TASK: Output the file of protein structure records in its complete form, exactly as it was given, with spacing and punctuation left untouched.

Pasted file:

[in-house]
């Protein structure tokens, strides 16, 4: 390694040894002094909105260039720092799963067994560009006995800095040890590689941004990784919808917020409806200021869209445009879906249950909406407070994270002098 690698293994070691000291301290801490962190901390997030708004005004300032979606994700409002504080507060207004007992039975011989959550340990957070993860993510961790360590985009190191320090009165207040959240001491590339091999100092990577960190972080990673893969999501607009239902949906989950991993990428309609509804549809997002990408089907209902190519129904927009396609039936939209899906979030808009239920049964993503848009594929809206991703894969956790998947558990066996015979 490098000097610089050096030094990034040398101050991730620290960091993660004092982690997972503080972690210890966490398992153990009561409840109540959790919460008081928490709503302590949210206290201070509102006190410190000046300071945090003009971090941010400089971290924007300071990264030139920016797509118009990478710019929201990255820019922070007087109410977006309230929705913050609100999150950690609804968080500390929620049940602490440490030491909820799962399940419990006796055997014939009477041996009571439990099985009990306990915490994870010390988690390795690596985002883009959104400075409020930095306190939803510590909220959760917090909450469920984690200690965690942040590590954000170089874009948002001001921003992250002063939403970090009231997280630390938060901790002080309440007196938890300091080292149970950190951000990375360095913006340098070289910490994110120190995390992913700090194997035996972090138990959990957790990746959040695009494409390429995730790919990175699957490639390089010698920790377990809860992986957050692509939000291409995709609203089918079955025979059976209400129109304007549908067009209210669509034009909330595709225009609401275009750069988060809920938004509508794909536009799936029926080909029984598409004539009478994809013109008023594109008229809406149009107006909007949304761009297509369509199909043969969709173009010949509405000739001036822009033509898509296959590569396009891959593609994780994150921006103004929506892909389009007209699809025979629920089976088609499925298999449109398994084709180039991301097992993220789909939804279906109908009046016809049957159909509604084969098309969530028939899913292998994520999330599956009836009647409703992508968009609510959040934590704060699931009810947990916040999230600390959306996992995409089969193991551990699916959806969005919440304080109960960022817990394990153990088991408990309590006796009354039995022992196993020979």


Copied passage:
[in-house]
């Protein structure tokens, strides 16, 4: 390694040894002094909105260039720092799963067994560009006995800095040890590689941004990784919808917020409806200021869209445009879906249950909406407070994270002098 690698293994070691000291301290801490962190901390997030708004005004300032979606994700409002504080507060207004007992039975011989959550340990957070993860993510961790360590985009190191320090009165207040959240001491590339091999100092990577960190972080990673893969999501607009239902949906989950991993990428309609509804549809997002990408089907209902190519129904927009396609039936939209899906979030808009239920049964993503848009594929809206991703894969956790998947558990066996015979 490098000097610089050096030094990034040398101050991730620290960091993660004092982690997972503080972690210890966490398992153990009561409840109540959790919460008081928490709503302590949210206290201070509102006190410190000046300071945090003009971090941010400089971290924007300071990264030139920016797509118009990478710019929201990255820019922070007087109410977006309230929705913050609100999150950690609804968080500390929620049940602490440490030491909820799962399940419990006796055997014939009477041996009571439990099985009990306990915490994870010390988690390795690596985002883009959104400075409020930095306190939803510590909220959760917090909450469920984690200690965690942040590590954000170089874009948002001001921003992250002063939403970090009231997280630390938060901790002080309440007196938890300091080292149970950190951000990375360095913006340098070289910490994110120190995390992913700090194997035996972090138990959990957790990746959040695009494409390429995730790919990175699957490639390089010698920790377990809860992986957050692509939000291409995709609203089918079955025979059976209400129109304007549908067009209210669509034009909330595709225009609401275009750069988060809920938004509508794909536009799936029926080909029984598409004539009478994809013109008023594109008229809406149009107006909007949304761009297509369509199909043969969709173009010949509405000739001036822009033509898509296959590569396009891959593609994780994150921006103004929506892909389009007209699809025979629920089976088609499925298999449109398994084709180039991301097992993220789909939804279906109908009046016809049957159909509604084969098309969530028939899913292998994520999330599956009836009647409703992508968009609510959040934590704060699931009810947990916040999230600390959306996992995409089969193991551990699916959806969005919440304080109960960022817990394990153990088991408990309590006796009354039995022992196993020979």